Ask the Expert: Son's direct inheritance

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Lynn Brenner

Lynn Brenner Lynn Brenner

Brenner answers questions about all aspects of family finance.

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I'm 80 years old and want to leave my adult kids equal inheritances when I pass on. One child has received Medicaid and SSI benefits for 10 years. He doesn't want me to do a Supplemental Needs trust for him -- doesn't want to ask any executor for money all the time. If he inherits money directly, will he lose his benefits and have to pay back all previous benefits he has received?

 

Medicaid and Supplemental Security Income, or SSI, are government benefits based on financial need. A direct inheritance of more than $2,000 would disqualify your son for current benefits, but he wouldn't have to repay past benefits, says Sharon Kovacs Gruer, a Great Neck elder-law attorney.

As you clearly understand, his Medicaid and SSI eligibility isn't affected if you leave his inheritance to a Supplemental Needs Trust for his benefit, which can only be used to supplement government assistance. Ideally, a good trustee should make it easy for your son to spend the trust funds on a wish list that Medicaid and SSI don't cover. If there's no likely trustee available, weigh the consequences of a direct inheritance. Gruer says factors to consider before making a decision include the cost of the government-provided services he currently receives if he must pay for them himself, and the size of his inheritance and his ability to manage it.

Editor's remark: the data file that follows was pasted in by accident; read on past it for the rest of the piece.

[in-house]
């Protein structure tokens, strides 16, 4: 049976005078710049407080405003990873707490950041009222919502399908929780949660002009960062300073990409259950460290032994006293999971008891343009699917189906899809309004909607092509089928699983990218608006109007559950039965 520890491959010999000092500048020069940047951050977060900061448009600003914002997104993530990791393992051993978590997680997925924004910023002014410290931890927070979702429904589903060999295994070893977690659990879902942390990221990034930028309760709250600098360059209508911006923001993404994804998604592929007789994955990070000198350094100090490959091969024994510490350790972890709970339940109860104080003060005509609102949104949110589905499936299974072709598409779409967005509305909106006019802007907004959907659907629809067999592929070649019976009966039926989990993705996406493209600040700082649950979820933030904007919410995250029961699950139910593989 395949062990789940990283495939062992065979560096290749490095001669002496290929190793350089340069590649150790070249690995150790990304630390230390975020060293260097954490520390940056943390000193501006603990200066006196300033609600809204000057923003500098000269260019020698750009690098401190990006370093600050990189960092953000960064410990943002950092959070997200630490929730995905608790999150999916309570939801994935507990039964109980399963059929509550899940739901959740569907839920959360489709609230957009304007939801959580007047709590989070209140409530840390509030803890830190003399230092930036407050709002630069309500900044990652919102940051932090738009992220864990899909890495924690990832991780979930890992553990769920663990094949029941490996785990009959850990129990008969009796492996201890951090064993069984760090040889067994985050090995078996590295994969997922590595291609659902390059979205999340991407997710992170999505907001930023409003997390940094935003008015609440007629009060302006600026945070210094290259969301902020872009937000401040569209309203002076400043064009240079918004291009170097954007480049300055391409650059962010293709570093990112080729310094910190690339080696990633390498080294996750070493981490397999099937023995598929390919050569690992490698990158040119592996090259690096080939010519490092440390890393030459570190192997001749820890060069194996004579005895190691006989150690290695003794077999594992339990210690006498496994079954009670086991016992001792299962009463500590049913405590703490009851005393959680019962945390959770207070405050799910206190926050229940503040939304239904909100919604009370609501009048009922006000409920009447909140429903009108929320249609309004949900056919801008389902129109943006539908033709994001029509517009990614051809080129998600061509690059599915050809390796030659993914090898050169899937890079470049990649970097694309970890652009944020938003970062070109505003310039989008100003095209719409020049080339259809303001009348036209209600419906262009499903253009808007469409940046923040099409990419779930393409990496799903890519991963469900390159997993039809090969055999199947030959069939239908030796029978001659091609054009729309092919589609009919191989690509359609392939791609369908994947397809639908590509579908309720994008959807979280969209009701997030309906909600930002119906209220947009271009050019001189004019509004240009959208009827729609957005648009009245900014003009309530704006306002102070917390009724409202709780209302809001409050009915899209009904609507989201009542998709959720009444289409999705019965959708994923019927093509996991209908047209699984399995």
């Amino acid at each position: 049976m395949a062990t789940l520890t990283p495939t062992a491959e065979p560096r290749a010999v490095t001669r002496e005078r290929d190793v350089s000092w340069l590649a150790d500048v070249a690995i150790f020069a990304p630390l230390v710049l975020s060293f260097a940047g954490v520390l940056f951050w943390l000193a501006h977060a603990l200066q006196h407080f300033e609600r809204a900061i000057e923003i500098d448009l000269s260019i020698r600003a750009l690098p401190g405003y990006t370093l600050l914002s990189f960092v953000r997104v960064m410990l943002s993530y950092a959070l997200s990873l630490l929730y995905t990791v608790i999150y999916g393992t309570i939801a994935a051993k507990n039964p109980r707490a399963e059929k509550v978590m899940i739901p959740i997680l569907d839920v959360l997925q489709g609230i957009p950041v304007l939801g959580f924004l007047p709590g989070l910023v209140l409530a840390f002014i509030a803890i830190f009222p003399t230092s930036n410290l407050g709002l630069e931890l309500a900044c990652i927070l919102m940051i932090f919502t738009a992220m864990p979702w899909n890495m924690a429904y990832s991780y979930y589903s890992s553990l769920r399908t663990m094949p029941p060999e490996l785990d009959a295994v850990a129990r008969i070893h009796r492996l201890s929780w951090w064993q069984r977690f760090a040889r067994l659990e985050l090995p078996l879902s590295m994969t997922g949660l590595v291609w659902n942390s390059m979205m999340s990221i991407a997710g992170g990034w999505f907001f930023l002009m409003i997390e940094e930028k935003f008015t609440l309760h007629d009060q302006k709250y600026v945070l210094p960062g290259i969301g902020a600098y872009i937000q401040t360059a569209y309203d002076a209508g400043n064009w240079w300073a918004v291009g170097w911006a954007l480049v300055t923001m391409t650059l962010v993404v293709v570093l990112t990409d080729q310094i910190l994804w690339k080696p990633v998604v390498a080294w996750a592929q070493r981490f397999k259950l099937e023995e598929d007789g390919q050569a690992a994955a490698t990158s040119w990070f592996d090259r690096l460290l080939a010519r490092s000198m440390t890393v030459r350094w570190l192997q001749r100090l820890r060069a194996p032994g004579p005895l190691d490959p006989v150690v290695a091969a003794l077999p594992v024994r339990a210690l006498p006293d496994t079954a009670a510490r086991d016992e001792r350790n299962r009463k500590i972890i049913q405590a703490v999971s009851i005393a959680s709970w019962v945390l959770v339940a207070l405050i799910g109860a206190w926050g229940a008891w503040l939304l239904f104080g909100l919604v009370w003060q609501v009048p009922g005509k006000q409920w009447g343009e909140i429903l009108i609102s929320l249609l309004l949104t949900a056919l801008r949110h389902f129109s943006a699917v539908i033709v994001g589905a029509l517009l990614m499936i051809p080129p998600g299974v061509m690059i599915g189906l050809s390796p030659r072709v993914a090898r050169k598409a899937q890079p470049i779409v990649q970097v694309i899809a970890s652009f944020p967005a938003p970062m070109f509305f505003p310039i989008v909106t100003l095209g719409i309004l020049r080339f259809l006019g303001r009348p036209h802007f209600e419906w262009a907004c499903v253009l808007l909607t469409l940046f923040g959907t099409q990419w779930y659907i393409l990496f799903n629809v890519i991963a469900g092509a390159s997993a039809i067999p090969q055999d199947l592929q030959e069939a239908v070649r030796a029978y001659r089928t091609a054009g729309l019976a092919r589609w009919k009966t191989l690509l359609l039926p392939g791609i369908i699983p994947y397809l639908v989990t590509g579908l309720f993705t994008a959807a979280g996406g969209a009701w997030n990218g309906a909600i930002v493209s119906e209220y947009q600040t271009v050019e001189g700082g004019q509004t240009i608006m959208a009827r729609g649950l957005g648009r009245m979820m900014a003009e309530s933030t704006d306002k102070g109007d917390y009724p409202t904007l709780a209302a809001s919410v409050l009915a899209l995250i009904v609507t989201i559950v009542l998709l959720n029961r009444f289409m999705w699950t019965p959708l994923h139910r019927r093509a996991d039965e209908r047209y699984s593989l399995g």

If he inherits directly and later regrets it, he can requalify for governmental benefits if a parent, grandparent, guardian or court establishes a "payback" supplemental needs trust for him while he's younger than 65. He can put his inheritance into that trust. Any money left in the trust at his death must repay Medicaid for his benefits.

The bottom line A direct inheritance can disqualify your heir for government assistance.

Websites with more information 1.usa.gov/10OpqT6 and bit.ly/ZbO5AJ

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